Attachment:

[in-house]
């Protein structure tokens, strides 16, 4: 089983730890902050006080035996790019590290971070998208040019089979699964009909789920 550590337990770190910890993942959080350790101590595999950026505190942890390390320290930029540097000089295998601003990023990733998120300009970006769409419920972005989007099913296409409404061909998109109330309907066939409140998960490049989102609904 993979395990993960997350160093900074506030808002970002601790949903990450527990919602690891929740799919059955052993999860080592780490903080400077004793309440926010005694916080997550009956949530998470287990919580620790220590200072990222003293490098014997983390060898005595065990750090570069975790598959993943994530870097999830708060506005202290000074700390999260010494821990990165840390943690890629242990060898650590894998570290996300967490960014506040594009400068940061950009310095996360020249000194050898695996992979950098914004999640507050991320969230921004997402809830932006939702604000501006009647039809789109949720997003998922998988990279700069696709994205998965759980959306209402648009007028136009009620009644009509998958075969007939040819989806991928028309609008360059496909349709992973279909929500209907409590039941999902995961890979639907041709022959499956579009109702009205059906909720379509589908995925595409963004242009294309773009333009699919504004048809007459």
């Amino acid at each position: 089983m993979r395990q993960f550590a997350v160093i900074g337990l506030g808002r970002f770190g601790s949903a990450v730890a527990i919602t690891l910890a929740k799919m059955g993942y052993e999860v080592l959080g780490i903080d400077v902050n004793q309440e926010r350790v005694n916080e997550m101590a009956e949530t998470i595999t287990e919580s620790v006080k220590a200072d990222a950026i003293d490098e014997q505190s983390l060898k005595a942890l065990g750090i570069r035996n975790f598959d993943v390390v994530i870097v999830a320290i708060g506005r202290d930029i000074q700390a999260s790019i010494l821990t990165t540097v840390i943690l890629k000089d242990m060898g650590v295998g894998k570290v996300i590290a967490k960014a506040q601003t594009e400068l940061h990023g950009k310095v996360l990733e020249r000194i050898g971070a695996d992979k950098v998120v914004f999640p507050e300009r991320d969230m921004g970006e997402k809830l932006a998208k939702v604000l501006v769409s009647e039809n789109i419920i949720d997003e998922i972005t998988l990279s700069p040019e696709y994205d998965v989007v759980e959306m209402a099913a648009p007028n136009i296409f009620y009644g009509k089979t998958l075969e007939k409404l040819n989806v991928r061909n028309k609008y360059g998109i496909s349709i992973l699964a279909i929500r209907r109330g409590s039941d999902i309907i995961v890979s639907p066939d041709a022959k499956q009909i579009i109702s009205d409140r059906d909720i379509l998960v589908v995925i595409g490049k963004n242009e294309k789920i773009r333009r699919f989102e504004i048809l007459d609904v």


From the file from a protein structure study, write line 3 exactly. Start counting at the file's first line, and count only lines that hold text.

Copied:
């Amino acid at each position: 089983m993979r395990q993960f550590a997350v160093i900074g337990l506030g808002r970002f770190g601790s949903a990450v730890a527990i919602t690891l910890a929740k799919m059955g993942y052993e999860v080592l959080g780490i903080d400077v902050n004793q309440e926010r350790v005694n916080e997550m101590a009956e949530t998470i595999t287990e919580s620790v006080k220590a200072d990222a950026i003293d490098e014997q505190s983390l060898k005595a942890l065990g750090i570069r035996n975790f598959d993943v390390v994530i870097v999830a320290i708060g506005r202290d930029i000074q700390a999260s790019i010494l821990t990165t540097v840390i943690l890629k000089d242990m060898g650590v295998g894998k570290v996300i590290a967490k960014a506040q601003t594009e400068l940061h990023g950009k310095v996360l990733e020249r000194i050898g971070a695996d992979k950098v998120v914004f999640p507050e300009r991320d969230m921004g970006e997402k809830l932006a998208k939702v604000l501006v769409s009647e039809n789109i419920i949720d997003e998922i972005t998988l990279s700069p040019e696709y994205d998965v989007v759980e959306m209402a099913a648009p007028n136009i296409f009620y009644g009509k089979t998958l075969e007939k409404l040819n989806v991928r061909n028309k609008y360059g998109i496909s349709i992973l699964a279909i929500r209907r109330g409590s039941d999902i309907i995961v890979s639907p066939d041709a022959k499956q009909i579009i109702s009205d409140r059906d909720i379509l998960v589908v995925i595409g490049k963004n242009e294309k789920i773009r333009r699919f989102e504004i048809l007459d609904v």